What types of questions should you ask in onsite interviews?

Orla Hodnett
Orla Hodnett

Onsite interviews are one of the most useful parts of the recruiting process. So how do you make the most of interviews with potential candidates?

The interview stage of your recruiting project is extremely valuable and may be your only opportunity for face-to-face discussion with candidates. Interviews offer you far greater insight on your candidates, so you need to make the most of the opportunity. You need to have a varied line of questioning, so here are a few areas to consider:

Practical questions

If you are interviewing, you are likely to be coming into the final phases of your recruiting project. You may even have a good idea of the candidate you are going to hire. You need to start thinking about the practicalities of onboarding and training already.

At the interview stage you should ask a candidate about their current status. Ask them about their salary expectations, so that you and the candidate are on the same page. Another significant question is their notice period. Your company has a requirement for one extra team member, so if they have to give 6 to 8 weeks notice, you need to know about it.


Any interview will give you great insight into how someone perceives themselves. They will be able to tell you their strengths and weaknesses. They will also be able to identify past successes easily and be able to describe their approach to work with you. But how are they perceived by others?

To get a candidate to give a more comprehensive profile of themselves, perhaps ask them how their manager might describe them. The value they place on larger achievements may not represent their performance or attitude as a whole.

Understanding how they work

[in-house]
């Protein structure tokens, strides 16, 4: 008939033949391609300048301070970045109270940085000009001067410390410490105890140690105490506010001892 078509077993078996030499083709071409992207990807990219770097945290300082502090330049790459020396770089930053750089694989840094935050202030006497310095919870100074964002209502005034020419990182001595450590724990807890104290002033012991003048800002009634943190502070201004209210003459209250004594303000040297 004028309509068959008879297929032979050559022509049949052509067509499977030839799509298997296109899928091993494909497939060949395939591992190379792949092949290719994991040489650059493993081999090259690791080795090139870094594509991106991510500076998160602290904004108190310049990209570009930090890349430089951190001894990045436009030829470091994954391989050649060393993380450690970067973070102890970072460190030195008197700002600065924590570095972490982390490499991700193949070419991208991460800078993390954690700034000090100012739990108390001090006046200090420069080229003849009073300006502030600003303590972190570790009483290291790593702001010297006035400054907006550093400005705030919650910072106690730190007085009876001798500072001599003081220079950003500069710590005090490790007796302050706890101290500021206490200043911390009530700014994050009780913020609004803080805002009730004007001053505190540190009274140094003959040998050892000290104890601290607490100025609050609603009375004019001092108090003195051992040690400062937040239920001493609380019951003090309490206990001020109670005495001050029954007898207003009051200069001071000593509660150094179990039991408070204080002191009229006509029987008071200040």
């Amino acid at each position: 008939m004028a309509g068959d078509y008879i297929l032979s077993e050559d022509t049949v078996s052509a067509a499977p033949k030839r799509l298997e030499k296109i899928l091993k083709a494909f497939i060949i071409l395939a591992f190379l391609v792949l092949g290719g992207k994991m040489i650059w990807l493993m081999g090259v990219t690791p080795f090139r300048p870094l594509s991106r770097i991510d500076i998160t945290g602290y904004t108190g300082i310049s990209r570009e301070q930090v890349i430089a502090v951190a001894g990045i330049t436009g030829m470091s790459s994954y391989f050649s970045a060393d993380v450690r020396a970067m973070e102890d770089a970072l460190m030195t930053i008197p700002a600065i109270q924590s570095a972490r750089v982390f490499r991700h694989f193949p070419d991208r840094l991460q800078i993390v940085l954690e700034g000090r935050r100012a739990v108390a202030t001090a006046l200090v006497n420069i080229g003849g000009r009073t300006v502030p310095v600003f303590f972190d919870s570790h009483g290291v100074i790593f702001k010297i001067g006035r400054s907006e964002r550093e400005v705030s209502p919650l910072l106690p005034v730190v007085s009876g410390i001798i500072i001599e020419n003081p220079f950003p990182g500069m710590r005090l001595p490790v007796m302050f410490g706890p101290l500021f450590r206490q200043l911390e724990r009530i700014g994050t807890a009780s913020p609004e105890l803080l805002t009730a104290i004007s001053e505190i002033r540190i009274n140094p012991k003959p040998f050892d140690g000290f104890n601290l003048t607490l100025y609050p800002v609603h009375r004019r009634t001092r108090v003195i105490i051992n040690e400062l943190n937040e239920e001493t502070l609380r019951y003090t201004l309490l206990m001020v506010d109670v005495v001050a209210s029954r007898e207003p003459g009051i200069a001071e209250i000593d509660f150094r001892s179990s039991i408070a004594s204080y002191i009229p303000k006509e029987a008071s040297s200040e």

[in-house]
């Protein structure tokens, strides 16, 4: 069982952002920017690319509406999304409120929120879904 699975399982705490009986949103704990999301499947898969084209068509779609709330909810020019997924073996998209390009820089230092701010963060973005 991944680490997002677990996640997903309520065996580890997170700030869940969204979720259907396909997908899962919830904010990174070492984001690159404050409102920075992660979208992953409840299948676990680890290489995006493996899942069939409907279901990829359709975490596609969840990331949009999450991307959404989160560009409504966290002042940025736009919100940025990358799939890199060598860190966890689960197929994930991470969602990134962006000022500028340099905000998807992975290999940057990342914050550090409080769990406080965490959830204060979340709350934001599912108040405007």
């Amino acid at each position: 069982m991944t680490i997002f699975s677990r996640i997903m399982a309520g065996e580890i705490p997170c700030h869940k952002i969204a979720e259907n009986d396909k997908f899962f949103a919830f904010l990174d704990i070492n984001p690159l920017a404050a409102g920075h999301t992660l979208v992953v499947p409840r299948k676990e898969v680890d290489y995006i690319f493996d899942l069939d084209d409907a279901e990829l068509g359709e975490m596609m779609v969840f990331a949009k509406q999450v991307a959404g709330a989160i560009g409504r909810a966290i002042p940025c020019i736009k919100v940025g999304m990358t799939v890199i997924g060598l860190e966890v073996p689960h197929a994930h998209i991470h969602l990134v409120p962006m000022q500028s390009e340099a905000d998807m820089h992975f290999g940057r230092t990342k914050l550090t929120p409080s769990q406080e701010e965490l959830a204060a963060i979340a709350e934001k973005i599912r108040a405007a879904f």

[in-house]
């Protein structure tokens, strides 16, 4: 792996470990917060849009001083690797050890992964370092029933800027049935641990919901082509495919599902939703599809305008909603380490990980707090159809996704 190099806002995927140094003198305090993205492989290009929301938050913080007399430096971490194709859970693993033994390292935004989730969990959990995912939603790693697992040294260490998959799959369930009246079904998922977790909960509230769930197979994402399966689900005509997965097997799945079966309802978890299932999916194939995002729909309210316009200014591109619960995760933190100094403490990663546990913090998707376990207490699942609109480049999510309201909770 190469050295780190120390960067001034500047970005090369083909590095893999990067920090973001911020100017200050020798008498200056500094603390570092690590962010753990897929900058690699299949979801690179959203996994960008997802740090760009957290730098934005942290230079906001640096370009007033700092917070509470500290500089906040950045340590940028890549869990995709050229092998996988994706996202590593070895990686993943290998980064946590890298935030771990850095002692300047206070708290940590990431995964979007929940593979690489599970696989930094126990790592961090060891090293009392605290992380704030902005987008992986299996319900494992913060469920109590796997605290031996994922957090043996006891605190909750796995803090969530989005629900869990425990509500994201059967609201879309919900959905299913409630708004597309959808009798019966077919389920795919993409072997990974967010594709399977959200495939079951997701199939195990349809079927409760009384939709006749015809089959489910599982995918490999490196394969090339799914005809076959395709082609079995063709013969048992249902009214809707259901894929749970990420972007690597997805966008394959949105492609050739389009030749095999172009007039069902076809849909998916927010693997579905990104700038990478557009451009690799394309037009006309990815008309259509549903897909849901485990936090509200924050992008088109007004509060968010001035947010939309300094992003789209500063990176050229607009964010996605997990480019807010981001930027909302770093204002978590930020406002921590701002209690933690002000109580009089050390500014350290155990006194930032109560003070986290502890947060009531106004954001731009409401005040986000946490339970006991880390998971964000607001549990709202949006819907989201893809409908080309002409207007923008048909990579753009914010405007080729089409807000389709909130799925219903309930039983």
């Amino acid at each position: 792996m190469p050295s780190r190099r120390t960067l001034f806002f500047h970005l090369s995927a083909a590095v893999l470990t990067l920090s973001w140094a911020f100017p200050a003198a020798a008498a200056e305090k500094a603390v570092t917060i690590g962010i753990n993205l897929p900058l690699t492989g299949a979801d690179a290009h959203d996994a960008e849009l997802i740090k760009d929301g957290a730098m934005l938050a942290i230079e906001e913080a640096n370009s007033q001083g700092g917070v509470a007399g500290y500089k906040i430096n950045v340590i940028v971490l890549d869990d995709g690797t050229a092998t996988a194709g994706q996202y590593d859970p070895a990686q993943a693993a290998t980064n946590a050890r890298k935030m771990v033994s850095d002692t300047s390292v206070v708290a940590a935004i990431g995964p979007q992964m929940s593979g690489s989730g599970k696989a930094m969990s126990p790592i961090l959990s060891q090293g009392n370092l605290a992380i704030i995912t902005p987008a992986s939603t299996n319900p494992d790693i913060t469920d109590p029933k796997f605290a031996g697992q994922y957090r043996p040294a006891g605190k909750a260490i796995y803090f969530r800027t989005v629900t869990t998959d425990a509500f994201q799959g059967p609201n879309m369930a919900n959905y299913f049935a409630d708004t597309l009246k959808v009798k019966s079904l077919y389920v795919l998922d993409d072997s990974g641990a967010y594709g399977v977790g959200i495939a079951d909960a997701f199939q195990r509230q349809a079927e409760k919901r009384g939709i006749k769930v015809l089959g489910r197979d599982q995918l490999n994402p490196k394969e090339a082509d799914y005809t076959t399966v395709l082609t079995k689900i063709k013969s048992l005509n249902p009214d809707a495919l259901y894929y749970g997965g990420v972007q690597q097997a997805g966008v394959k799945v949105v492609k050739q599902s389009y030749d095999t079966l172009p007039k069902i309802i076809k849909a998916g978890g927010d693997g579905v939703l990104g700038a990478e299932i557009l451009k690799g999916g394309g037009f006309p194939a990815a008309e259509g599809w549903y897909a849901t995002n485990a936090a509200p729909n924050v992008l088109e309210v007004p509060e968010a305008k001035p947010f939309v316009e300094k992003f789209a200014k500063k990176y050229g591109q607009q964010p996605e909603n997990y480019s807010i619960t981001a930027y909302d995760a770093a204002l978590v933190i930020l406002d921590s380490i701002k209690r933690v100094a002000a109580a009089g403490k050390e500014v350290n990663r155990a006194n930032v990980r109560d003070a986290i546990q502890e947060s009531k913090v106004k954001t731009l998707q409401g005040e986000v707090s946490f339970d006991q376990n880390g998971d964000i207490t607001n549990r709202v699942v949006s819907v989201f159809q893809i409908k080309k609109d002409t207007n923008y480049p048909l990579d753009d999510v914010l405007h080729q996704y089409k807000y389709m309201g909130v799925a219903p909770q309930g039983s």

You will want to know how to get the best out of your new hire and how best to integrate them with your team, so you will need to establish what makes them tick. Their approach to work may be at odds with the rest of your organisation, so despite experience, a candidate may not be a suitable hire.  

A face-to-face interview offers the opportunity to find out what motivates or frustrates your candidate. Establishing if they have a competitive streak or a strong sense of teamwork will also indicate how they deal in a group dynamic.

Career goals

Understanding a candidate’s goals will certainly help with retention. If you understand what a candidate wants from the role, you will know if they are right for your organisation.  If you determine that a candidate only perceives your role as a stepping stone to something else, they are not good for your company in the long term.

The classic question is “where do you see yourself in 5 years?” which often can be somewhat of a challenge for candidates. A more direct approach might yield better answers from candidates. Maybe ask them about what they want to achieve in the role.

Successes and failures

If you are seriously considering a candidate and they have reached the interview stage, you will want to know how they might perform. It can be difficult to determine this outside of the interview environment.

Asking candidates about specific successes in the workplace will give an enormous insight into a candidate’s capabilities. It is also a good idea to ask a candidate to detail how exactly they made these successes happen and ask them if they overcame any difficulties.

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